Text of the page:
My colleagues of the Commission are tasked with the preparation and presentation of the evidentiary basis for a contemporary truth: that the Government of Great Britain, and other European states that were the beneficiaries of enrichment from the enslavement of African peoples, the genocide of indigenous communities, and the deceptive breach of contract and trust in respect of Indians and other Asians brought to the plantations under indenture, have a case to answer in respect of reparatory justice.
The case of genocide is not only in respect of our decimated native community. It is also important to recognize the genocidal aspect of chattel slavery in the Caribbean.
British slave ships brought 5.5 million enslaved Africans into their Caribbean colonies over 180 years. When slavery was abolished in 1838 they were just 800,000 persons remaining. That is, a retention/survival rate of 15%. The regime of enslavement was crafted by policies and attitudes that were clearly genocidal.
Jamaica received 1.5 million Africans. Only 300,000 remained at Emancipation (20%).
Barbados received 600,000 Africans. Only 83,000 remained at Emancipation (14%).
When she was 12, she got her first camcorder and discovered a world waiting to be recorded. Soon, everyone in the family expected her to be the one taking pictures, recording their gatherings. She edited her first home film then too, and has even done music videos with her cousins.
For Maryam Mohamed, filming has been a passion for exactly half her life—she’s 24—so when she finished her BSc in Sociology with a minor in Psychology, she was thrilled to begin a double major in the Faculty of Humanities at The UWI; a BA in Film Studies and Film Production.
For her dedication and application to her studies—she sounds like a model student—she was given the bpTT Student Award at the just concluded Trinidad and Tobago Film Festival, a prize she is careful to point out is not for her short film, “If I could Fly,” but for her “studentship.”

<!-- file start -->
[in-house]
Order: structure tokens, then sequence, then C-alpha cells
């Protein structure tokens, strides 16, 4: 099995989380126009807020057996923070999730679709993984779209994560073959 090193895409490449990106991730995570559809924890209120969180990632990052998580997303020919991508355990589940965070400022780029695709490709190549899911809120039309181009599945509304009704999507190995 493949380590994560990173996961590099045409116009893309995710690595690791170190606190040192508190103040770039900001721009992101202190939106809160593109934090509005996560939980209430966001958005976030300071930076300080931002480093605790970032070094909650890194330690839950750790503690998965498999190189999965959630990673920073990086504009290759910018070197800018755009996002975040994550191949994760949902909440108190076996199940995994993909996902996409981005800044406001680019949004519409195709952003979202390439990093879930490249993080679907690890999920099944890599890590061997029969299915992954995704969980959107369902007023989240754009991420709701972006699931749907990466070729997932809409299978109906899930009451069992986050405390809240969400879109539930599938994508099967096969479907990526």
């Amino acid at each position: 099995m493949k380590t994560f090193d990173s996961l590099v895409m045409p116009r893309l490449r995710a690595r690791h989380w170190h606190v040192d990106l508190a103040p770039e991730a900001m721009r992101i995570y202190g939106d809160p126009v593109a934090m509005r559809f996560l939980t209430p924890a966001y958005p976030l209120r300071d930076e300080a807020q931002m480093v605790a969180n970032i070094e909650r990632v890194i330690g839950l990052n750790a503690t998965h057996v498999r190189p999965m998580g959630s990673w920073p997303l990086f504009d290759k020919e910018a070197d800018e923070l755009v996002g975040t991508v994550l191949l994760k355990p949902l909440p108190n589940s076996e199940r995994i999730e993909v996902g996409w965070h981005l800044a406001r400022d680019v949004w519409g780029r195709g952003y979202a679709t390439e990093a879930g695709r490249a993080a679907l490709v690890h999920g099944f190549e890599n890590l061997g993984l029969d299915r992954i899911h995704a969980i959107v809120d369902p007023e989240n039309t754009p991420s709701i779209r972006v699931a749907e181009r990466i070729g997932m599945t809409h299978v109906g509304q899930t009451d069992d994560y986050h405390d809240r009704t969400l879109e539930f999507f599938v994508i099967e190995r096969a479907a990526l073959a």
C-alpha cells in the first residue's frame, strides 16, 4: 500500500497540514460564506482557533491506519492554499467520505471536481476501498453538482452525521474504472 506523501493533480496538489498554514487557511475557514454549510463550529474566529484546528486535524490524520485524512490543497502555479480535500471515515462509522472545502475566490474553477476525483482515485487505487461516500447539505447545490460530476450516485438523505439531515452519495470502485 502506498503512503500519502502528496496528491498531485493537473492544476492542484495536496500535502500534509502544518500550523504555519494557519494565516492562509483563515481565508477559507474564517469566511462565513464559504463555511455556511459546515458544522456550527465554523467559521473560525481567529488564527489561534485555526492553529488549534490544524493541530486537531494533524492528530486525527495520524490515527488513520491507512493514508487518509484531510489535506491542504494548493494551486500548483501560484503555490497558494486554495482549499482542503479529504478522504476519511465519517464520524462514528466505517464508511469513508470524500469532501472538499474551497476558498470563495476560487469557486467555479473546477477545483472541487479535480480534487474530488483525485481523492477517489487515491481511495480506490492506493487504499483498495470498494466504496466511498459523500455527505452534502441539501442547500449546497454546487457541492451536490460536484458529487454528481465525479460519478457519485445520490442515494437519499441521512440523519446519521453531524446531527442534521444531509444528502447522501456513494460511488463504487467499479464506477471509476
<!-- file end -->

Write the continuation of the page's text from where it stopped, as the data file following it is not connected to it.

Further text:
“A group of students from UWI film programme was nominated for the award (based on our GPA) then we had to write an essay stating why they should select us to go to the International Rotterdam Film festival and how will this benefit us personally and professionally. The award is sponsored by bpTT and it’s an all-expense paid trip to Holland for the film festival,” she explains.
Sheikh Ali Mustafa Seinpaal hails from Suriname, South America, a former Dutch Colony; from a Christian, religious family. Sheikh Mustafa embraced Islam in 1966. After meeting Maulana Dr. Fazlur-Rahman Ansari (r.a) in 1969 in Suriname, he went to study at the Aleemiyah Institute of Islamic Studies at Karachi. Sheikh Mustafa graduated from the Aleemiyah Institute in 1974, the same year Dr. Ansari passed away. He obtained the Alim Degree: AD-DARAJAT AL-IJAZAH AL-ALIYAH. Subsequently he completed his Bachelor’s degree in Arts at the University of Karachi majoring in Political Science, Natural Science, English and Arabic. Sheikh Mustafa is also Hafizul-Qur’an and has mastered the Arabic language, Urdu and English. His mother tongue is Dutch and he also studied Spanish and Germany. Sheikh Mustafa traveled around the world and served in Botswana (10-years), Suriname, the United States (New York, New Jersey), Europe (the Netherlands), Trinidad & Tobago and Pakistan. Recently he came from Durban after serving at the Assalaam Institute for 18-months.
A: HISTORIC DOCUMENTS:
1. A Muslim historian and geographer ABUL-HASSAN ALI IBN AL-HUSSAIN AL-MASUDI (871-957 CE) wrote in his book Muruj adh-dhahab wa maadin aljawhar (The meadows of gold and quarries of jewells) that during the rule of the Muslim caliph of Spain Abdullah Ibn Mohammad(888-912 CE), a Muslim navigator, Khashkhash Ibn Saeed Ibn Aswad, from Cortoba, Spain sailed from Delba (Palos) in 889 CE, crossed the Atlantic, reached an unknown territory(ard majhoola) and returned with fabulous treasures. In Al-Masudi's map of the world there is a large area in the ocean of darkness and fog which he referred to as the unknown territory (Americas).
2. A Muslim historian ABU BAKR IBN UMAR AL-GUTIYYA narrated that during the reign of the Muslim caliph of Spain, Hisham II (976-1009CE), another Muslim navigator, Ibn Farrukh, from Granada, sailed from Kadesh (February 999CE) into the Atlantic, landed in Gando (Great Canary islands) visiting King Guanariga, and continued westward where he saw and named two islands, Capraria and Pluitana. He arrived back in Spain in May 999 CE.